SpaceX stacks Starship to gear up for launch rehearsal (photos)

a silver rocket is held against its gray launch tower, with the turquoise waters of the Gulf of Mexico in the background.
SpaceX stacks its Ship 25 upper stage atop the Booster 9 first stage at the company's Starbase site in South Texas on Oct. 16, 2023. (Image credit: SpaceX)

SpaceX has stacked its latest Starship prototype once again.

The work — which took place at Starbase, the company's facility on South Texas' Gulf Coast — is part of the leadup to Starship's second-ever test flight, which SpaceX hopes to launch soon.

"Starship fully stacked while team prepares for a launch rehearsal. We continue to work with the FAA on a launch license," SpaceX wrote Monday in a post on X (formerly known as Twitter), which also featured dazzling photos of the stacking activity.

RelatedRelive SpaceX's explosive 1st Starship test in incredible launch photos

A close up of Starship's upper stage being held by the "chopsticks" of its launch tower during stack operations on Oct. 16, 2023. (Image credit: SpaceX)

The FAA is the U.S. Federal Aviation Administration, which recently wrapped up its investigation of Starship's first-ever test flight, which occurred on April 20. 

That flight aimed to send Starship's upper-stage spacecraft — known, somewhat confusingly, as Starship — partway around Earth, with splashdown targeted for the Pacific Ocean near Hawaii. But the vehicle suffered several problems shortly after liftoff, including the failure of its two stages to separate, and SpaceX destroyed it intentionally over the Gulf of Mexico.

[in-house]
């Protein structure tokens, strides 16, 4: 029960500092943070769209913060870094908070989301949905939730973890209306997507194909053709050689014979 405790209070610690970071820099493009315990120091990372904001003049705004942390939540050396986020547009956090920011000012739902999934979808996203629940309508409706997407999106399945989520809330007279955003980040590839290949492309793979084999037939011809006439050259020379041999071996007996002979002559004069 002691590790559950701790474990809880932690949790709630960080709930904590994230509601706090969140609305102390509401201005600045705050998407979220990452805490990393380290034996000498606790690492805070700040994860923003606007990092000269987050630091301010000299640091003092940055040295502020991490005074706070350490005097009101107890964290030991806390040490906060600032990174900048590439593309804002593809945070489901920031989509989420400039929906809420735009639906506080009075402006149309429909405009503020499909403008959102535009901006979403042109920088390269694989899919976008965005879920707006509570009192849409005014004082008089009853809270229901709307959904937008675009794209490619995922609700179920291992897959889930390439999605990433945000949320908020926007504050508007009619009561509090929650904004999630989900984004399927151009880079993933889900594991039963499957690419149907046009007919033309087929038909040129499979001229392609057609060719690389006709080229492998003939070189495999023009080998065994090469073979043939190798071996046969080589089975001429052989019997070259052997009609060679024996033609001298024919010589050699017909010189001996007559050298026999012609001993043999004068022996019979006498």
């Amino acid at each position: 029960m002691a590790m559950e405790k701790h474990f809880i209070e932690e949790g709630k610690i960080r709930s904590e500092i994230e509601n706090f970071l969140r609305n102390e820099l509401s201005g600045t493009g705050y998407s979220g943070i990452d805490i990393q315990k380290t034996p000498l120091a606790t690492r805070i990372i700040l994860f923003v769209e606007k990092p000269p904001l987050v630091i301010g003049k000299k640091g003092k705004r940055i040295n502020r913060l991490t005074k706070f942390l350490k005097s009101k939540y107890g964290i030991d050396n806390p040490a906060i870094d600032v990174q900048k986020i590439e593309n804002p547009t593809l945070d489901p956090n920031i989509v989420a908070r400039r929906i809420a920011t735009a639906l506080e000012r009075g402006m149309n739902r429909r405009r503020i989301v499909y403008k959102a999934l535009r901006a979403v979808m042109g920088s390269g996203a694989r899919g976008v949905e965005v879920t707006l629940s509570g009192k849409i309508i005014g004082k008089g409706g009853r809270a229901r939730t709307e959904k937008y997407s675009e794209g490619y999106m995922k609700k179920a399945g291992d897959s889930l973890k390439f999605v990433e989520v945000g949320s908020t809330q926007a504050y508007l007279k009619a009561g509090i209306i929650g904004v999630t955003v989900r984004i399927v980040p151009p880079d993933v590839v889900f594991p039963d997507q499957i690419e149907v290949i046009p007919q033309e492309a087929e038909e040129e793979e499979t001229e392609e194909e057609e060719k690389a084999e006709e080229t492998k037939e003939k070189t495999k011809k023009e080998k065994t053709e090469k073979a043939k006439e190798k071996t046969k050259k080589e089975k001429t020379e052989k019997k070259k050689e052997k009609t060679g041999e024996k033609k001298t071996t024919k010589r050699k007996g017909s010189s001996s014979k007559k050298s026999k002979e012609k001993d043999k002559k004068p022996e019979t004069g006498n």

Elon Musk has said that the latest Starship vehicle is ready to go from a technical standpoint; SpaceX has successfully test-fired the Raptor engines on both of its stages, for example. (The giant first-stage booster is called Super Heavy.) 

But, as the above post on X notes, the company is still waiting for a launch license from the FAA.

Starship, the largest and most powerful rocket ever built, stands atop its seaside launch mount on Oct. 16, 2023. (Image credit: SpaceX)

Starship stands nearly 400 feet tall (122 meters) when fully stacked. It's the biggest and most powerful rocket ever built, boasting significantly more thrust at liftoff than NASA's iconic Saturn V moon rocket.

Both of Starship's elements are designed to be fully and rapidly reusable, which Musk believes is the key breakthrough needed to make Mars settlement economically feasible.

SpaceX has stacked this particular Starship vehicle on Starbase's orbital launch mount before. Indeed, the company did so just last month.

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Mike Wall
Senior Space Writer

Michael Wall is a Senior Space Writer with and joined the team in 2010. He primarily covers exoplanets, spaceflight and military space, but has been known to dabble in the space art beat. His book about the search for alien life, "Out There," was published on Nov. 13, 2018. Before becoming a science writer, Michael worked as a herpetologist and wildlife biologist. He has a Ph.D. in evolutionary biology from the University of Sydney, Australia, a bachelor's degree from the University of Arizona, and a graduate certificate in science writing from the University of California, Santa Cruz. To find out what his latest project is, you can follow Michael on Twitter.